Author(s): Fawaz T Kashlan
Breast milk is considered the ideal nutrition for full-term infants. Its advantages for the feeding of preterm infants have received increasing attention. Described benefits for premature infants include prevention of infection, a reduction in the rate and severity of necrotizing enterocolitis and retinopathy of prematurity, and a possible beneficial effect on later intelligence. Because of infant immaturity and/or neonatal morbidity, most mothers of very low birth weight infants (VLBW <1500 g) need to express breast milk for weeks and sometimes months before their infant is able to nurse at the breast. Rates of successful lactation for mothers of preterm infants, especially VLBW infants, are low. We will explore ways to improve and sustain breast milk feeding for infants admitted to our NICU and possibly to postnatal ward.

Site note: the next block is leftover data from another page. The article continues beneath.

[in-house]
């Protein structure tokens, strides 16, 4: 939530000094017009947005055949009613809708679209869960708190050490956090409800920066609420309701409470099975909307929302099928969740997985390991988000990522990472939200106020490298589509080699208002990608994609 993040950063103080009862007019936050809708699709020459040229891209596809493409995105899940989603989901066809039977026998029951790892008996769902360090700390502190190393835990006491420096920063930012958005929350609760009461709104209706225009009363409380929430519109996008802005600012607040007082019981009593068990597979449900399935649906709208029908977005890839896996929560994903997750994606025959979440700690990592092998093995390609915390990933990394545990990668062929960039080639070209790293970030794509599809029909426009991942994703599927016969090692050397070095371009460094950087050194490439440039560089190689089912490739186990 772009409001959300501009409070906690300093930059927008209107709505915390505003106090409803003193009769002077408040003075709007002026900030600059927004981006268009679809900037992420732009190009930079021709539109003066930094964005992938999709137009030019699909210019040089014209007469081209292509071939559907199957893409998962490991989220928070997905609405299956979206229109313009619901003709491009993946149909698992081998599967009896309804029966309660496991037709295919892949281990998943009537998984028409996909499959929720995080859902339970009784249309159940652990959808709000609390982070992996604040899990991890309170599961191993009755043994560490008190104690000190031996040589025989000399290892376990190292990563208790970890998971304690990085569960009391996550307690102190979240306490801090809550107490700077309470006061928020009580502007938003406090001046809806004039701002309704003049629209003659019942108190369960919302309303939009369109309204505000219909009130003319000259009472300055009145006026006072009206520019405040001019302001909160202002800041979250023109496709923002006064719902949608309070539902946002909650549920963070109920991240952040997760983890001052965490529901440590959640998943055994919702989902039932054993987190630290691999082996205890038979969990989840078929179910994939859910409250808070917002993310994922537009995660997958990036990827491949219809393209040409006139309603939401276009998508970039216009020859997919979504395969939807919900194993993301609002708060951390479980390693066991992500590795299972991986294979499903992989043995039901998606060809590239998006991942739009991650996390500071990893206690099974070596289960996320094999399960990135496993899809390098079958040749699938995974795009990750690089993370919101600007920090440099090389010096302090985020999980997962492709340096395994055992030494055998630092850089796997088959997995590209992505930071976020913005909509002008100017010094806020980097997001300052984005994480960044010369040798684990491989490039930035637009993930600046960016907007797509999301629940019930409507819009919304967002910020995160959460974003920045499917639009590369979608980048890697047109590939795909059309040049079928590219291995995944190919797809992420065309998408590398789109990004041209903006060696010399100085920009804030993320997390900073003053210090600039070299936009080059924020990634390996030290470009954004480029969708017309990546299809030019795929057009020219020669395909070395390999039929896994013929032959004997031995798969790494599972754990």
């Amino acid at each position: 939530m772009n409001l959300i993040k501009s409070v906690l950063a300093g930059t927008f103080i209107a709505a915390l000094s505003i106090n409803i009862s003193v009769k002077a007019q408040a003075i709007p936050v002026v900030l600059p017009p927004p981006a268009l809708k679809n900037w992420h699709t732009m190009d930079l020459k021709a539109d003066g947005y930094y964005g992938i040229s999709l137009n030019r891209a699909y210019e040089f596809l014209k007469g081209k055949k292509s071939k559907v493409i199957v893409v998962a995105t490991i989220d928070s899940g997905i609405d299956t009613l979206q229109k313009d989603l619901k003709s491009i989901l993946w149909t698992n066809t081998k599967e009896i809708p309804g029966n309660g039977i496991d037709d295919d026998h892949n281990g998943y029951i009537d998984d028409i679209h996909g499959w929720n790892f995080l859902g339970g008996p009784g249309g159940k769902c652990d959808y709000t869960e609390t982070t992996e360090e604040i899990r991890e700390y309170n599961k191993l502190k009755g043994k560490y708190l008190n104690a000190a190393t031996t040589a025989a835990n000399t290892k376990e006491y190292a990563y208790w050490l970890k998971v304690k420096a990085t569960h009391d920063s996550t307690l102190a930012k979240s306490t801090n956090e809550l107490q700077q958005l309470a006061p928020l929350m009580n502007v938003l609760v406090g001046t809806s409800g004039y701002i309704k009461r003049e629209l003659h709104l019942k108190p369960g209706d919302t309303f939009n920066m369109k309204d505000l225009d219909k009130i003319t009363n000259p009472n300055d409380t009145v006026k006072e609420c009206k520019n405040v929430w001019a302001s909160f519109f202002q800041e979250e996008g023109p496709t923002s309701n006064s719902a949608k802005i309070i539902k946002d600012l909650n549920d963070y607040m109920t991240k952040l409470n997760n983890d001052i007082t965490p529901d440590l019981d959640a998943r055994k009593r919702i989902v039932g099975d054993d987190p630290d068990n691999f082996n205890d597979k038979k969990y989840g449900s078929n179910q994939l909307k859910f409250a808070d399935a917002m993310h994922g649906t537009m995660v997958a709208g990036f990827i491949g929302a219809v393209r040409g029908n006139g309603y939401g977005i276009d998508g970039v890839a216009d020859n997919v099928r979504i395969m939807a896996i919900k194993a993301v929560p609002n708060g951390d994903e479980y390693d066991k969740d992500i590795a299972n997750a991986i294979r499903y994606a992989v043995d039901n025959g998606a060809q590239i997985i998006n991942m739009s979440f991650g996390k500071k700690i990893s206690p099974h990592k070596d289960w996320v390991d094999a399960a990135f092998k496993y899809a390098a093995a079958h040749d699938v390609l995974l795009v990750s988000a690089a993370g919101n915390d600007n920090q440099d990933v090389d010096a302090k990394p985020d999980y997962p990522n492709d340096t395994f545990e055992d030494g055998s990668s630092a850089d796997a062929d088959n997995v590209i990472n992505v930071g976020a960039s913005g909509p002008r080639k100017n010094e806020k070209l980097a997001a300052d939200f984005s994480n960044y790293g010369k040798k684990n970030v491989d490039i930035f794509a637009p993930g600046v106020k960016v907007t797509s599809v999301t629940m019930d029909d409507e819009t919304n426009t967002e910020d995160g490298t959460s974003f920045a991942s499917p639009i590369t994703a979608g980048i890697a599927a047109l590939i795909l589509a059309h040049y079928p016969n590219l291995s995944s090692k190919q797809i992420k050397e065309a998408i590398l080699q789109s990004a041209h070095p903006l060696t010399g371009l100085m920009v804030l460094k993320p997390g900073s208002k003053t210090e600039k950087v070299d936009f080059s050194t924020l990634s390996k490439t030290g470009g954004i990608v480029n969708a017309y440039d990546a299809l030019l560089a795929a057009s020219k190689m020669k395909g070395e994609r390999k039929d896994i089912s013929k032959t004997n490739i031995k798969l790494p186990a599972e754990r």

Breast milk feeding protocol for improvement must be written and implemented. It should also be monitored to assess the magnitude of improvement and compliance. This was NICU quality improvement project which faced many difficulties. In the third edition of The Use of Human Milk and Breastfeeding in the Neonatal Intensive Care Unit, NANN recommends that all infants should be exclusively breastfed for the first 6 months of life with continued breastfeeding for 1 year or more. Data from the Centers for Disease Control and Prevention's 2014 Breastfeeding Report Card1 reveal that only 18.8% of infants are exclusively breastfed for the first 6 months of life, which is far below the Healthy People 2020 goal of 60.6%.
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